Inconclusive study on DDT has potentially mortal consequences
Author: Jasson UrbachDate: 9 May 2007

For six decades the pesticide dichloro-diphenyl-trichlroethane commonly referred to as DDT has been used successfully for indoor residual spraying (IRS) purposes to control malaria. During the many decades that DDT has been used thousands of tonnes have been produced and distributed throughout the world and millions of people have come into direct contact with it in one way or another. Over the years a number of studies have investigated the potential adverse effects between DDT and human health. Yet despite the numerous studies the scientific world has failed to produce any substantial evidence to back claims that link DDT to health ailments in humans.  

Recently, a paper produced by the University of Pretoria examined the relationship between non-occupational exposure to DDT and sperm quality. At the outset it should be made clear that the paper finds inconclusive evidence regarding the reproductive ability of individuals in the sample. Rather, the study notes, “It is impossible to know what the effects will be on the fertility potential of this population in five to ten years with the continued use of DDT for malaria vector control.”  

However, what we do know is that wherever DDT has been used in public health, disease and deaths decreased dramatically and human populations began to rise; something one wouldn’t expect if DDT was as dangerous as some people make it out to be. Indeed, the recent study conducted by the University of Pretoria failed to note that the numbers of malaria cases and deaths have been decreasing since DDT was reintroduced to control malaria in the year 2000, from 9,487 cases and 68 deaths to 3,458 cases and 31 deaths in 2005. 

In malaria control, sprayers apply small amounts of DDT, usually 2g of active ingredient per square metre, on the inside walls of houses and under the eaves outside. Because of its long lasting action – up to 1 year – DDT vastly improved malaria control, as previously-used shorter-acting insecticides had to be applied to dwellings every 1 to 2 weeks. DDT works in three ways; it is a spatial repellent which keeps mosquitoes from even entering sprayed houses; it is a contact irritant, so that even if a mosquito enters a house, it will often exit before feeding; lastly it is a toxic agent and will kill those mosquitoes that are neither repelled nor irritated. 

South Africa maintained its IRS programme using DDT from 1946 to 1996. In 1996 the Department of Health replaced DDT with synthetic pyrethroid insecticides. A highly efficient malaria vector, Anopheles funestus, believed to have been eradicated in the 1970s, soon reappeared in South Africa. What followed was one of the worst malaria epidemics in the country’s history.  Malaria cases rose from around 6,000 in 1995 to over 60,000 in 2000, with the number of deaths rising at a similar pace.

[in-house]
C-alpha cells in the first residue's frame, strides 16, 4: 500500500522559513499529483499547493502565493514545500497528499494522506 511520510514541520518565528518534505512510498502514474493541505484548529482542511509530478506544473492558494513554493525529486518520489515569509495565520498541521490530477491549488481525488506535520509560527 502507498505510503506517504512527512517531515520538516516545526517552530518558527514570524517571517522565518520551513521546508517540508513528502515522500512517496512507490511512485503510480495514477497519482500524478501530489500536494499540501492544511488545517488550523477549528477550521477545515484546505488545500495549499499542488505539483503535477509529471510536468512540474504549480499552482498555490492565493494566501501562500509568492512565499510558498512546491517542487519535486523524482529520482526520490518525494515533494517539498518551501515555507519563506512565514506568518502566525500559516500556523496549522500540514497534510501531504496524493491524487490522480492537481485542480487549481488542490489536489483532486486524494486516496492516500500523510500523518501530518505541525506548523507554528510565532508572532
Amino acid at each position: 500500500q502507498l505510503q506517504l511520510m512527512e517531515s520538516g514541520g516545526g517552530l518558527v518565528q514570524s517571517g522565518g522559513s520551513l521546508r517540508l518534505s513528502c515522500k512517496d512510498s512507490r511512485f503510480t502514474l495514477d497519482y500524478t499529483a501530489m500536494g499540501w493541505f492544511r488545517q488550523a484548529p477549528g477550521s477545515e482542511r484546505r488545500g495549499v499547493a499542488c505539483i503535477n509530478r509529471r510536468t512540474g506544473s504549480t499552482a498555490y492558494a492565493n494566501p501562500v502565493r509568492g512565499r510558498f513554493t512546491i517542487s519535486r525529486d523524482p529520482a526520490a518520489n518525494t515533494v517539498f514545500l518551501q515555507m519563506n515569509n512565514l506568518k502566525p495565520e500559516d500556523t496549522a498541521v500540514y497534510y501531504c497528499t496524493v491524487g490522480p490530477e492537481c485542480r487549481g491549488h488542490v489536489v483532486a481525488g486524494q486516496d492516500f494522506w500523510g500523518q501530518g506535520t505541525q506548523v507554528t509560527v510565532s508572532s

In early 2000, South Africa reintroduced DDT to control malaria and in 2001, introduced new artemesinin-based combination therapies (ACT’s) to treat malaria patients.

The combination of effective insecticides and drugs ensured that malaria cases fell by almost 80% by the end of 2001. The continued reliance on the combination of IRS using DDT and ACT’s reduced the number of malaria cases from 64,868 in 2000 to 7,754 in 2005, which equates to a reduced incidence rate of 15 per 10,000 to 2 per 10,000 population. 

The successful malaria control programme in South Africa has shown that IRS using DDT is an essential element of the programme. Indeed, it is the success and leadership of the SA government in the fight against malaria that prompted other African countries to either re-introduce DDT to malaria control or to seriously consider the move. Given that DDT, when used properly as part of a well-managed IRS programme, is highly effective at controlling malaria and is safe for humans, this programme change should be welcomed. 

The WHO has explicitly allowed for the use of DDT in malaria control precisely because it saves lives. In order to give its approval for countries to use DDT, the WHO regularly assesses scientific literature on DDT. It assesses research papers with a view to evaluating whether there is a link between DDT and harm to human health. In addition, the WHO must balance any potential risk to human health with the benefits of using DDT in malaria control. When one considers the millions of lives at stake one has to compare the real risks that people face from malaria with the often uncertain and hypothetical risks they may face from using DDT. There is clear evidence that there is a close correlation between the use of DDT and reduced mortality and morbidity and no credible evidence that DDT results in harm to human health. 

Africa Fighting Malaria welcomes research into the effects of DDT on humans. We encourage malarial countries to develop the most appropriate and effective measures to control malaria given their unique circumstances. However, until such time as a viable alternative is discovered, DDT remains the most effective and least costly insecticide available and we should continue to allow countries to have a comprehensive arsenal at their disposal in the fight against malaria. 

If males act on the inconclusive findings of the University of Pretoria research paper and decide to unnecessarily place their families at risk by prohibiting the minimal use of DDT in their homes, malaria mortality rates could once again rise steeply, as they did in the past when the use of DDT was discontinued with catastrophic consequences. 


Author: Jasson Urbach is an economist with the Health Policy Unit (a division of the Free Market Foundation). This article may be republished without prior consent but with acknowledgement to the author. The views expressed in the article are the author’s and are not necessarily shared by the members of the Free Market Foundation.